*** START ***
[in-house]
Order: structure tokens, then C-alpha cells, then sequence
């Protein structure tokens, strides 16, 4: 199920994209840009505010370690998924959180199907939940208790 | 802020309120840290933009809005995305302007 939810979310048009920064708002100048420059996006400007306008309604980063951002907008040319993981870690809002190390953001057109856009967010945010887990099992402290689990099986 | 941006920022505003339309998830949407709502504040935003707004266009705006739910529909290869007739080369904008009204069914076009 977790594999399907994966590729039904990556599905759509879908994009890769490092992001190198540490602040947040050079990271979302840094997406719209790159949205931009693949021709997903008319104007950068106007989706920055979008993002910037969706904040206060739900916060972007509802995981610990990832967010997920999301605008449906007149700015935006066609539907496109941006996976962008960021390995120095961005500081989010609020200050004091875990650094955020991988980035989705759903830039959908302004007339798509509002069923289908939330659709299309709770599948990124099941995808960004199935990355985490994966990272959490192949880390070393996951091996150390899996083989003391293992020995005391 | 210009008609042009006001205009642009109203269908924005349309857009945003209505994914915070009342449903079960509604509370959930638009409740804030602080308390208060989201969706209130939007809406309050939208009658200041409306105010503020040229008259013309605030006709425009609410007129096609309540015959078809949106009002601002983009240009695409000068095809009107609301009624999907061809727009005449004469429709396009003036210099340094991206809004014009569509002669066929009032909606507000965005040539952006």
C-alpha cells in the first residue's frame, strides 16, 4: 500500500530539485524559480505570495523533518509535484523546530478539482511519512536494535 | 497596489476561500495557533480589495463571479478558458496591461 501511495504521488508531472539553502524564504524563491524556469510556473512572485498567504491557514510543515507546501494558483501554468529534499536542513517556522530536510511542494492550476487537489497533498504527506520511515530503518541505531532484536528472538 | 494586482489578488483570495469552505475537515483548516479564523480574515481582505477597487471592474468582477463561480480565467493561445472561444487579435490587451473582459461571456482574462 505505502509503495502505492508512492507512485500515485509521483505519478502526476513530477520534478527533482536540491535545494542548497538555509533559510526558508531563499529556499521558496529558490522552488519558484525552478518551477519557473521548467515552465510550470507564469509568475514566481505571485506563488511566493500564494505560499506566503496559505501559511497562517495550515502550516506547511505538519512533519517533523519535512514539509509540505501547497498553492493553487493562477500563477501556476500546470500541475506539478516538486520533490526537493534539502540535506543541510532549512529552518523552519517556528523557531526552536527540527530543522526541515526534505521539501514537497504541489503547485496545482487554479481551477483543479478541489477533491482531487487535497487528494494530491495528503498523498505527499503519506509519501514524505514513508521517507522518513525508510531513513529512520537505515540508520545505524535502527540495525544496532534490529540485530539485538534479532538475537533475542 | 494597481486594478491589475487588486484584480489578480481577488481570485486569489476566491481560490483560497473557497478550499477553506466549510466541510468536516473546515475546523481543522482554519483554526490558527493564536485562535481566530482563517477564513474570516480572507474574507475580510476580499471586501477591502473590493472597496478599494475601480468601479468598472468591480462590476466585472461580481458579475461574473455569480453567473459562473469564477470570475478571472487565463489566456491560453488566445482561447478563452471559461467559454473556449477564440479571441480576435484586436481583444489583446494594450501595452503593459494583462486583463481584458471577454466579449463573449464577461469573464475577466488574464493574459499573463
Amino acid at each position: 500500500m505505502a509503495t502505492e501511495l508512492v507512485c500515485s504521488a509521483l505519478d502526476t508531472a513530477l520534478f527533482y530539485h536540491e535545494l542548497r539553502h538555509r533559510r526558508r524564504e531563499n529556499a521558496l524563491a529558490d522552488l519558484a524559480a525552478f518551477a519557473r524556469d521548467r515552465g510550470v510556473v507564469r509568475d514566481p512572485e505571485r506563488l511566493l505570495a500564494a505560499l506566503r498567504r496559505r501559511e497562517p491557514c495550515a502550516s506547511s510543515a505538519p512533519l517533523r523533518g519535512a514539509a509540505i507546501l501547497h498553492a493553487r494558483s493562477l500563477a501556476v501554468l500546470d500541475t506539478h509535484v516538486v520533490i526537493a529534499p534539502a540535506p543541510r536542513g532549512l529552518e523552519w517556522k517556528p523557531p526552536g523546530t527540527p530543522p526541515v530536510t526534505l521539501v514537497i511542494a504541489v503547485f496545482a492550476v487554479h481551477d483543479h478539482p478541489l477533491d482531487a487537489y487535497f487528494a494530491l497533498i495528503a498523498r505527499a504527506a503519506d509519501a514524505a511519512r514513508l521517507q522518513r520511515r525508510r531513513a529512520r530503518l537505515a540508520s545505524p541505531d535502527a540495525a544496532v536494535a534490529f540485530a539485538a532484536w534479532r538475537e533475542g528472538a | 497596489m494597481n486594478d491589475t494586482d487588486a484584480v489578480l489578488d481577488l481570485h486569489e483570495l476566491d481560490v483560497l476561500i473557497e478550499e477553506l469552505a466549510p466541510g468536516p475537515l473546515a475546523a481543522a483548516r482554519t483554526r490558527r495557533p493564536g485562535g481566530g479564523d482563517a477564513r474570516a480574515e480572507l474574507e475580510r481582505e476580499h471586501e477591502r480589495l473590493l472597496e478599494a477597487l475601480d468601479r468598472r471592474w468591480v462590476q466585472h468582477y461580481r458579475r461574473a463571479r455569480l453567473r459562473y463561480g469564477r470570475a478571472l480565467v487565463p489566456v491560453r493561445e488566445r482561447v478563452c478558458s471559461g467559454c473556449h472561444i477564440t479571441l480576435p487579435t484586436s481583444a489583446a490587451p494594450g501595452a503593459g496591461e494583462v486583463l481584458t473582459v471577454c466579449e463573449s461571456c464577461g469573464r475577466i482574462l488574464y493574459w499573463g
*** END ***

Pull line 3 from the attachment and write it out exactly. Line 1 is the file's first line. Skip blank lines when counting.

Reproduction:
């Protein structure tokens, strides 16, 4: 199920994209840009505010370690998924959180199907939940208790 | 802020309120840290933009809005995305302007 939810979310048009920064708002100048420059996006400007306008309604980063951002907008040319993981870690809002190390953001057109856009967010945010887990099992402290689990099986 | 941006920022505003339309998830949407709502504040935003707004266009705006739910529909290869007739080369904008009204069914076009 977790594999399907994966590729039904990556599905759509879908994009890769490092992001190198540490602040947040050079990271979302840094997406719209790159949205931009693949021709997903008319104007950068106007989706920055979008993002910037969706904040206060739900916060972007509802995981610990990832967010997920999301605008449906007149700015935006066609539907496109941006996976962008960021390995120095961005500081989010609020200050004091875990650094955020991988980035989705759903830039959908302004007339798509509002069923289908939330659709299309709770599948990124099941995808960004199935990355985490994966990272959490192949880390070393996951091996150390899996083989003391293992020995005391 | 210009008609042009006001205009642009109203269908924005349309857009945003209505994914915070009342449903079960509604509370959930638009409740804030602080308390208060989201969706209130939007809406309050939208009658200041409306105010503020040229008259013309605030006709425009609410007129096609309540015959078809949106009002601002983009240009695409000068095809009107609301009624999907061809727009005449004469429709396009003036210099340094991206809004014009569509002669066929009032909606507000965005040539952006």